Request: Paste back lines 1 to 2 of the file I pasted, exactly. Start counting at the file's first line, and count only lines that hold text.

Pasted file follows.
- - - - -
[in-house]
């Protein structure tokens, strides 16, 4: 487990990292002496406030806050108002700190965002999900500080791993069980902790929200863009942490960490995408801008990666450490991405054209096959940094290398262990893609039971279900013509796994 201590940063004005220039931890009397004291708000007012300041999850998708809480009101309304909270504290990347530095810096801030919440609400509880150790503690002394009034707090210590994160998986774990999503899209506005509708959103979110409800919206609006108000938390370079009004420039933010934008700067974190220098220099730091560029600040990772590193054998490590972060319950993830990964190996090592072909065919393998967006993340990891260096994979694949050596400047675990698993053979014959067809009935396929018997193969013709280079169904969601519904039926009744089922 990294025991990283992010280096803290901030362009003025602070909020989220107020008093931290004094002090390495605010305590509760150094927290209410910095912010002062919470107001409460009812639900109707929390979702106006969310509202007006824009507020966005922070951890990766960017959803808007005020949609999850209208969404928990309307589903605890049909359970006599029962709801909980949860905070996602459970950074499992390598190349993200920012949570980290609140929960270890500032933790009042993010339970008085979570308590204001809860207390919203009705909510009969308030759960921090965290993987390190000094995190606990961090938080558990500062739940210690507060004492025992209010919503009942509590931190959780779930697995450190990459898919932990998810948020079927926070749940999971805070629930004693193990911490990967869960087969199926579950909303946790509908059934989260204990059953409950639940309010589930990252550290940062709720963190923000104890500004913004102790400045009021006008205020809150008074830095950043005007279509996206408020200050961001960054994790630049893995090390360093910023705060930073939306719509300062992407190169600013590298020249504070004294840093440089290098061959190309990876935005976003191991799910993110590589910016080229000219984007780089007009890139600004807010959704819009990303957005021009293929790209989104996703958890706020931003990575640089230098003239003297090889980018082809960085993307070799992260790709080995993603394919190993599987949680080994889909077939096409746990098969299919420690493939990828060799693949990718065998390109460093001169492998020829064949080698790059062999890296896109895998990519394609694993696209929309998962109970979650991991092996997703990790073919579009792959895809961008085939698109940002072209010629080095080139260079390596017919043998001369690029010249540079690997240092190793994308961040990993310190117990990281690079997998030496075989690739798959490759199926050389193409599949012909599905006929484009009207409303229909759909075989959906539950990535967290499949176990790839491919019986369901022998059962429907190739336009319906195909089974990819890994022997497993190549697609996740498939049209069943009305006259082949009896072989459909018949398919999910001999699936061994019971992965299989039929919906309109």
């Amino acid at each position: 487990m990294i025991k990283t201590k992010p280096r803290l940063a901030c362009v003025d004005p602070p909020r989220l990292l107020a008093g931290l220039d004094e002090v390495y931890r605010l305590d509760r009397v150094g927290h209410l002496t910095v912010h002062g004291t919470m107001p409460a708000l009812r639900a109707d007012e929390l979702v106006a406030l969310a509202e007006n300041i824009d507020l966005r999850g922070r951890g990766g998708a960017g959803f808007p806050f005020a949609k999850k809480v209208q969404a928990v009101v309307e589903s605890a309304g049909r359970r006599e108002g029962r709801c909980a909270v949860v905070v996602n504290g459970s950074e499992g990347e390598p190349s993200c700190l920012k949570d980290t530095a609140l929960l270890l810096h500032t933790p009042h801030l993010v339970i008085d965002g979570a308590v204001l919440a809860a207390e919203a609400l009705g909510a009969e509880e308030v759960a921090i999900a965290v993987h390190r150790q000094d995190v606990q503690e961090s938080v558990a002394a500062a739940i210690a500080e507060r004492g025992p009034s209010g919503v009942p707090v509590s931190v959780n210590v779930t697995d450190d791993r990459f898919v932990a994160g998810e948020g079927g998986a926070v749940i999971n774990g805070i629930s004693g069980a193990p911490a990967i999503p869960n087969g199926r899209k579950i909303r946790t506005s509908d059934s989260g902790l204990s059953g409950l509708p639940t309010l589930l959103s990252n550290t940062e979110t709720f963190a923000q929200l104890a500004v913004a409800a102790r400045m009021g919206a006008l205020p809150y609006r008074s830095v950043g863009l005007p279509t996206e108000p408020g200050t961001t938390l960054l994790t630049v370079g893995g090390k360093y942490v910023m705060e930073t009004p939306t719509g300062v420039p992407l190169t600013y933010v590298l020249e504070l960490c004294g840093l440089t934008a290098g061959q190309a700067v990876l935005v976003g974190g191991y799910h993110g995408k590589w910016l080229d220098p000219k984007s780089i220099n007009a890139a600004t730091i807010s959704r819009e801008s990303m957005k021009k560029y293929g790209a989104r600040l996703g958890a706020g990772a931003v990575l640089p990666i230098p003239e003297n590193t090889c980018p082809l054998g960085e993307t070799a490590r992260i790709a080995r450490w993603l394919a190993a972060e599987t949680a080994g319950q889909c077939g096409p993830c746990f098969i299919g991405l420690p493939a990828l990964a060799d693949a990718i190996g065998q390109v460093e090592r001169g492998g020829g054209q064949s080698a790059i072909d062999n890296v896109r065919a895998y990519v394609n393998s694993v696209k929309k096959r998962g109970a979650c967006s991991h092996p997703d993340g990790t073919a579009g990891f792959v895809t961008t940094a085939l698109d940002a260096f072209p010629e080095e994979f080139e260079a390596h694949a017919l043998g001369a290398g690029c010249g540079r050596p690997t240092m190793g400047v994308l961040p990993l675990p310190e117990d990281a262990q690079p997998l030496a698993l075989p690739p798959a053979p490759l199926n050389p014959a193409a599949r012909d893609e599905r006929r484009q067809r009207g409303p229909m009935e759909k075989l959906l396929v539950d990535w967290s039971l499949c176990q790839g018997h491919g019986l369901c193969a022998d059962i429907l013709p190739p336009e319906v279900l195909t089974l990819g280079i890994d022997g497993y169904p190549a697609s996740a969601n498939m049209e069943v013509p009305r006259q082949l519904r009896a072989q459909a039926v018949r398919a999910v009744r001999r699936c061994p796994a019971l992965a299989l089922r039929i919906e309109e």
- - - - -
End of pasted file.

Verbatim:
[in-house]
């Protein structure tokens, strides 16, 4: 487990990292002496406030806050108002700190965002999900500080791993069980902790929200863009942490960490995408801008990666450490991405054209096959940094290398262990893609039971279900013509796994 201590940063004005220039931890009397004291708000007012300041999850998708809480009101309304909270504290990347530095810096801030919440609400509880150790503690002394009034707090210590994160998986774990999503899209506005509708959103979110409800919206609006108000938390370079009004420039933010934008700067974190220098220099730091560029600040990772590193054998490590972060319950993830990964190996090592072909065919393998967006993340990891260096994979694949050596400047675990698993053979014959067809009935396929018997193969013709280079169904969601519904039926009744089922 990294025991990283992010280096803290901030362009003025602070909020989220107020008093931290004094002090390495605010305590509760150094927290209410910095912010002062919470107001409460009812639900109707929390979702106006969310509202007006824009507020966005922070951890990766960017959803808007005020949609999850209208969404928990309307589903605890049909359970006599029962709801909980949860905070996602459970950074499992390598190349993200920012949570980290609140929960270890500032933790009042993010339970008085979570308590204001809860207390919203009705909510009969308030759960921090965290993987390190000094995190606990961090938080558990500062739940210690507060004492025992209010919503009942509590931190959780779930697995450190990459898919932990998810948020079927926070749940999971805070629930004693193990911490990967869960087969199926579950909303946790509908059934989260204990059953409950639940309010589930990252550290940062709720963190923000104890500004913004102790400045009021006008205020809150008074830095950043005007279509996206408020200050961001960054994790630049893995090390360093910023705060930073939306719509300062992407190169600013590298020249504070004294840093440089290098061959190309990876935005976003191991799910993110590589910016080229000219984007780089007009890139600004807010959704819009990303957005021009293929790209989104996703958890706020931003990575640089230098003239003297090889980018082809960085993307070799992260790709080995993603394919190993599987949680080994889909077939096409746990098969299919420690493939990828060799693949990718065998390109460093001169492998020829064949080698790059062999890296896109895998990519394609694993696209929309998962109970979650991991092996997703990790073919579009792959895809961008085939698109940002072209010629080095080139260079390596017919043998001369690029010249540079690997240092190793994308961040990993310190117990990281690079997998030496075989690739798959490759199926050389193409599949012909599905006929484009009207409303229909759909075989959906539950990535967290499949176990790839491919019986369901022998059962429907190739336009319906195909089974990819890994022997497993190549697609996740498939049209069943009305006259082949009896072989459909018949398919999910001999699936061994019971992965299989039929919906309109």